South Carolina – March 22, 2021

South Carolina nursing home facilities have standard operating procedures requiring administrative personnel to protect residents.  When residents suffer harm directly related to a negative nursing home encounter that exacerbated an existing health condition, or placed them in danger, a skilled lawyer can identify the appropriate duty of care supporting legal action.

 Nursing home duty of care.

Nursing home residents are owed a legal duty of care, as outlined in federal and state laws.  Consultation with an experienced attorney about individual nursing home resident cases is advised to determine the duty owed, and the harm encountered, based on that breach.  In cases of negligence, a court will determine if the victim of harm was owed a duty of care.  A duty of care is measured by the circumstances surrounding a specific incident and South Carolina statutes, contracts, professional relationships, property interests and other circumstances establish the parameters of that duty and whether, or not a victim was owed that duty.

Resident sexual abuse.

Residents of sexual abuse may be to afraid to tell family members and loved ones about the negative experiences they are having at the place where they are living.  It is important for family members to pay attention to changes in behavior, physical appearances, and questionable injuries to determine if something dangerous is happening to their loved ones at the hands of a caregiver.  A resident loved one may exhibit signs of physical, or psychological abuse that include:

  • Onset of sexually transmitted diseases, or infections,
  • Bruises on thighs, breasts, or genital areas,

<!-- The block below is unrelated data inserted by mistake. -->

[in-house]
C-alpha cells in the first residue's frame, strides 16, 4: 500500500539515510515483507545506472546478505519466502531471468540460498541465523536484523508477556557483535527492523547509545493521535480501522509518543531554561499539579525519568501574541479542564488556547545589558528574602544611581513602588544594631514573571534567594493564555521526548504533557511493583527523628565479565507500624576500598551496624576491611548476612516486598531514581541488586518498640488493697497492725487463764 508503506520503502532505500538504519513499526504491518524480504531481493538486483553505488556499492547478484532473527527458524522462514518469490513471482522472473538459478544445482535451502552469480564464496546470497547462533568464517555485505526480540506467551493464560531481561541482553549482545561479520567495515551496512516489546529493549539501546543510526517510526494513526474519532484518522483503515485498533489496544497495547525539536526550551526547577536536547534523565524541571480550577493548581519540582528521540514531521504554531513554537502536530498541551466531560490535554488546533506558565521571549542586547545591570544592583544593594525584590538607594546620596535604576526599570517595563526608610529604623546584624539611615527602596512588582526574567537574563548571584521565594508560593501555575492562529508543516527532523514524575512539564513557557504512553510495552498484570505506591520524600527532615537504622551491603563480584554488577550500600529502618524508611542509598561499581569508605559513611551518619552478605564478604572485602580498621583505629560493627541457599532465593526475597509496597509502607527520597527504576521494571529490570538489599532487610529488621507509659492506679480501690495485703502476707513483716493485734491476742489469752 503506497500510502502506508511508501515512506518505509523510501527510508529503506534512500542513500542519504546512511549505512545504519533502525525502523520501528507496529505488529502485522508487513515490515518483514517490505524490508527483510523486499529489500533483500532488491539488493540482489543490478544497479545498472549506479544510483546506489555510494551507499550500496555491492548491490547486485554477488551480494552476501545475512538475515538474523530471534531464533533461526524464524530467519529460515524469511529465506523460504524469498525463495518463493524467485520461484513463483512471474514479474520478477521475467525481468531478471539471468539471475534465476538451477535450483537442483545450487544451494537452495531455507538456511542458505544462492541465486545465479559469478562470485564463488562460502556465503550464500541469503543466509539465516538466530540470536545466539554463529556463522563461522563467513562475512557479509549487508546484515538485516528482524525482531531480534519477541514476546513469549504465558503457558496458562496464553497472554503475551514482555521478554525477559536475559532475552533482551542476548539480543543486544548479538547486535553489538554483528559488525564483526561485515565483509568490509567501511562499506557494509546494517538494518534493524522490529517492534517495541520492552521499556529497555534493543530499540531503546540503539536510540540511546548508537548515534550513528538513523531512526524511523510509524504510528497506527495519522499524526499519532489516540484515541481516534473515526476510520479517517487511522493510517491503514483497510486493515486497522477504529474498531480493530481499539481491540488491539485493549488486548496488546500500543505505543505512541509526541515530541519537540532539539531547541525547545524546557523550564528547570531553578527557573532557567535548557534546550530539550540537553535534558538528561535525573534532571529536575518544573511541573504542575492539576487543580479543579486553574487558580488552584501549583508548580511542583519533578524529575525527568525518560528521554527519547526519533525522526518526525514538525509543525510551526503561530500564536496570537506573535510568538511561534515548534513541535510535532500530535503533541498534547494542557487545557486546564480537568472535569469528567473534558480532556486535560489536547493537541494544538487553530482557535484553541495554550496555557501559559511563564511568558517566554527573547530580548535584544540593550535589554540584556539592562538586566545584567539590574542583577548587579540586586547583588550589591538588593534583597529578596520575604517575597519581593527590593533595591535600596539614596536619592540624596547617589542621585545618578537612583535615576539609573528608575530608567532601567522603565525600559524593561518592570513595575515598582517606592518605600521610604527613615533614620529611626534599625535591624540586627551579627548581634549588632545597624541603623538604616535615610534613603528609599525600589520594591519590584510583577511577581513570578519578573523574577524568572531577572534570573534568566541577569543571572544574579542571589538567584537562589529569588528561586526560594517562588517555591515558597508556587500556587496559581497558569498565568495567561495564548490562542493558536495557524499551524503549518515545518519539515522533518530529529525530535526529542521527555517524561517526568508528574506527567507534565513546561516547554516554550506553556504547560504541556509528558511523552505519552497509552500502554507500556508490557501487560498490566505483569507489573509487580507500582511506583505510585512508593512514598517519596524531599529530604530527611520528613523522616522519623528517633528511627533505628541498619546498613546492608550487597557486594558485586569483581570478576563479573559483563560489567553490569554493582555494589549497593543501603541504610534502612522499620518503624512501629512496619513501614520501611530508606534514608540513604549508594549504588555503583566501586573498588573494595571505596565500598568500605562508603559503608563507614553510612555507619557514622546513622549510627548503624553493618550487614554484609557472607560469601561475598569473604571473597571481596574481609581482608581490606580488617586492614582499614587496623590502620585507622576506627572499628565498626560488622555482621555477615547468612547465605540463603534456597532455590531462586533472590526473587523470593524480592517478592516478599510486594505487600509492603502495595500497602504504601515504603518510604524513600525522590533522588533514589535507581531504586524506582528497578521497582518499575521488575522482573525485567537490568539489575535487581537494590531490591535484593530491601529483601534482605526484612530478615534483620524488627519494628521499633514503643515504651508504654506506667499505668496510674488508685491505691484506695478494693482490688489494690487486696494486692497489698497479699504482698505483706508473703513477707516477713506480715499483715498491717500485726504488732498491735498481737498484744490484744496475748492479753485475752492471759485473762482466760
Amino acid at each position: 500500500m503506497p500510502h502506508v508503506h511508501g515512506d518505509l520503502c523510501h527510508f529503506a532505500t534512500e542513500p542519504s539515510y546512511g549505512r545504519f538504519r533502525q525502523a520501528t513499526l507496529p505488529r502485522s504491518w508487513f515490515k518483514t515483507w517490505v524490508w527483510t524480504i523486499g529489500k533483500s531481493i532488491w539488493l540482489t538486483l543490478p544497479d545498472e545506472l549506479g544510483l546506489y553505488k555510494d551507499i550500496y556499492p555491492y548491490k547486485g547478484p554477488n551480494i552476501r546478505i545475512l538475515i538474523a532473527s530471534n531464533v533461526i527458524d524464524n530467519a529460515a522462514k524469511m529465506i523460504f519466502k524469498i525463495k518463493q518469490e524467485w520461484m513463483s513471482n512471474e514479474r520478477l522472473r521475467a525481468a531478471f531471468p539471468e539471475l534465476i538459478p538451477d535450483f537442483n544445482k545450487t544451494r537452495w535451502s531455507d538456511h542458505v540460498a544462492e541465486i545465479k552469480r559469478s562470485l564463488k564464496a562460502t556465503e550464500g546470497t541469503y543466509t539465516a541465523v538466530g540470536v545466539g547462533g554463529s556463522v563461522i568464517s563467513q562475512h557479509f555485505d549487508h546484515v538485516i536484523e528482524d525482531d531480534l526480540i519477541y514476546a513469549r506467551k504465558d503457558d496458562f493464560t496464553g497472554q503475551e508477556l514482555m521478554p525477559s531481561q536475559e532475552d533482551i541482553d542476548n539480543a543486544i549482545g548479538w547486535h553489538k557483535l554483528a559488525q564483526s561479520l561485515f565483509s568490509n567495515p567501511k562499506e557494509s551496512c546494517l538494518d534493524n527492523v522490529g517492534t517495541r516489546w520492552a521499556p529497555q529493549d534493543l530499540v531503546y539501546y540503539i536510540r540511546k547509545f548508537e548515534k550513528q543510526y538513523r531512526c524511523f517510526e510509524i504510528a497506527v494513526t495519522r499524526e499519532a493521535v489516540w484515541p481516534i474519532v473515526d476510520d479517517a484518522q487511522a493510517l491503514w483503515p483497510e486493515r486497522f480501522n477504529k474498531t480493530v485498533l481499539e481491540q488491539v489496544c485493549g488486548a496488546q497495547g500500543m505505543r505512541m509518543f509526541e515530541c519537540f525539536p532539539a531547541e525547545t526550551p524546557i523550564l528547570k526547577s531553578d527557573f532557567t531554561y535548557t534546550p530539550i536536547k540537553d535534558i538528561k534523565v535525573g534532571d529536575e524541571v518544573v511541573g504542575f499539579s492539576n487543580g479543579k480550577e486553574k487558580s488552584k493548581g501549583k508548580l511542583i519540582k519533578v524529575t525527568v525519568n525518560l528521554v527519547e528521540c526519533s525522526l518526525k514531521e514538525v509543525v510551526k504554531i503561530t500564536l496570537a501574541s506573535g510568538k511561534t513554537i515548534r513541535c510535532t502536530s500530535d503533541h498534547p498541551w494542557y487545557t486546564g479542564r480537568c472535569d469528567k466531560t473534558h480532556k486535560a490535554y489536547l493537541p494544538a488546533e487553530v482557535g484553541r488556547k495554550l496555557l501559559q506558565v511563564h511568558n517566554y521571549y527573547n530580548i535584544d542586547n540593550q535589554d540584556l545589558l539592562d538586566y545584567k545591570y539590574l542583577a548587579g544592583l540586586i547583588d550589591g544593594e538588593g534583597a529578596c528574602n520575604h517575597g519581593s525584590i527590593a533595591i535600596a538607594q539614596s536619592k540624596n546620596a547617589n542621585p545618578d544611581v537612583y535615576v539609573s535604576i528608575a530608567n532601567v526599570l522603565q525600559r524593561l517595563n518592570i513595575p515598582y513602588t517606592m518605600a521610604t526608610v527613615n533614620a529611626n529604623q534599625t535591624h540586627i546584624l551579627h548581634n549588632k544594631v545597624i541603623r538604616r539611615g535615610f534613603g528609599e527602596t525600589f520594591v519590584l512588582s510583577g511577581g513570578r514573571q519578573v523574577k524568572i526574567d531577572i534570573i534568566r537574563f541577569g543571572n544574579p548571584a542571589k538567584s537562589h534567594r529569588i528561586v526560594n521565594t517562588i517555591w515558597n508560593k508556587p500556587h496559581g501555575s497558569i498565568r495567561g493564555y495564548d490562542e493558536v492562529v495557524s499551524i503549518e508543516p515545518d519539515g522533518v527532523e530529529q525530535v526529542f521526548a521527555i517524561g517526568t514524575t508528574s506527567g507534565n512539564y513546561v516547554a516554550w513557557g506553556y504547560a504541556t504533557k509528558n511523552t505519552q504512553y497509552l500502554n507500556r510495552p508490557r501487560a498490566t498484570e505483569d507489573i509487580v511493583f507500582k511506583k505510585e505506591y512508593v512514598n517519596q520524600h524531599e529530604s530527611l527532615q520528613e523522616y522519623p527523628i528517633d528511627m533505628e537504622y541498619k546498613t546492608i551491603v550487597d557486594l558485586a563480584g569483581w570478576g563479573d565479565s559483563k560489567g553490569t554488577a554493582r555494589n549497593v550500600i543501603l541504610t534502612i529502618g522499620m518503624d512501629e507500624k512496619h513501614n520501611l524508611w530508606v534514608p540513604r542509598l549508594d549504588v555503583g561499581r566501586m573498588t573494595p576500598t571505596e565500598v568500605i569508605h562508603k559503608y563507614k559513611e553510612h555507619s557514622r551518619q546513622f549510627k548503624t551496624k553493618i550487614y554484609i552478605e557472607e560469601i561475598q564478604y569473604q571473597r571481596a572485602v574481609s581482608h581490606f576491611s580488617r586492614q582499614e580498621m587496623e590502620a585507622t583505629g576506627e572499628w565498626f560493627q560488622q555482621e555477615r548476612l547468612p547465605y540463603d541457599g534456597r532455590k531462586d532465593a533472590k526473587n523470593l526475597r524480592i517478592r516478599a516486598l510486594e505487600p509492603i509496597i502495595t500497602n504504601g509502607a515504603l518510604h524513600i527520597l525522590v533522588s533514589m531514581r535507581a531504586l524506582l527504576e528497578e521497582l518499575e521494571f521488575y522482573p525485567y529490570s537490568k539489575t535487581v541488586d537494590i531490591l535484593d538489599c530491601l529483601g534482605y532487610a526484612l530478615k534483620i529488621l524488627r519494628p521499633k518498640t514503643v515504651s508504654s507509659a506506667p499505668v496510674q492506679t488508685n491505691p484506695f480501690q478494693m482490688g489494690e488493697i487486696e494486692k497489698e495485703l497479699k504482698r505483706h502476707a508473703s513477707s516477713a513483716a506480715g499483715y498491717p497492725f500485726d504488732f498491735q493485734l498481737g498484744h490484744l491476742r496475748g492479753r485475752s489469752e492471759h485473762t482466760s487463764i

• Vaginal bleeding,
  • Torn, or blood stained garments,
  • Difficulty, or pain with walking and sitting,
  • Mood swings, depression,
  • Withdrawing from company, or jumpiness when staff members are around.

Possible offenders.

Individuals who may pose a threat of sexual abuse to nursing home residents target people who have difficulty communicating, or who may be confused, and are fearful of revenge if they report the negative encounters.  Without proper screening workers may slip through the cracks, or lapses in monitoring of safe environments may allow others to endanger nursing home residents.  They can include:

  • Staff members who have ample opportunities to abuse elderly residents who may need help in the restroom, while bathing, and getting dressed.
  • Other residents can abuse weaker residents intentionally, or due to their own mental disabilities and confusion. Nursing home staff should be trained to watch for and stop this sexual abuse.
  • Other third parties who visit the nursing home, including vendors, salespersons, medical care providers, and resident visitors. It is important for a nursing home to protect residents by never leaving them in an unsafe, or unsupervised area where they are vulnerable to sexual attacks.

An experienced nursing home abuse attorney can guide families, or residents who are concerned about sexual abuse to determine next actions including formal complaints and litigation.

Statute of limitations.

The statute of limitations for personal injury claims in South Carolina is three years from the date of injury, but in certain cases, could extend as long as six years under reasonable belief that a defendant’s negligence, or intentional action played a role in causing the harm.

Seek legal counsel.

Contact an experienced attorney at the McDougall Law Firm if a loved one suffered injury, or sexual abuse caused by unsafe nursing home practices, inadequate precautions, and sustained exposure to sexual offenders.  When criminal acts are suspected, the South Carolina police will formally investigate and refer the complaint to the judicial system.

McDougall Law Firm, LLC

115 Lady’s Island Commons
Beaufort, SC 29907

Phone: 843.379.7000


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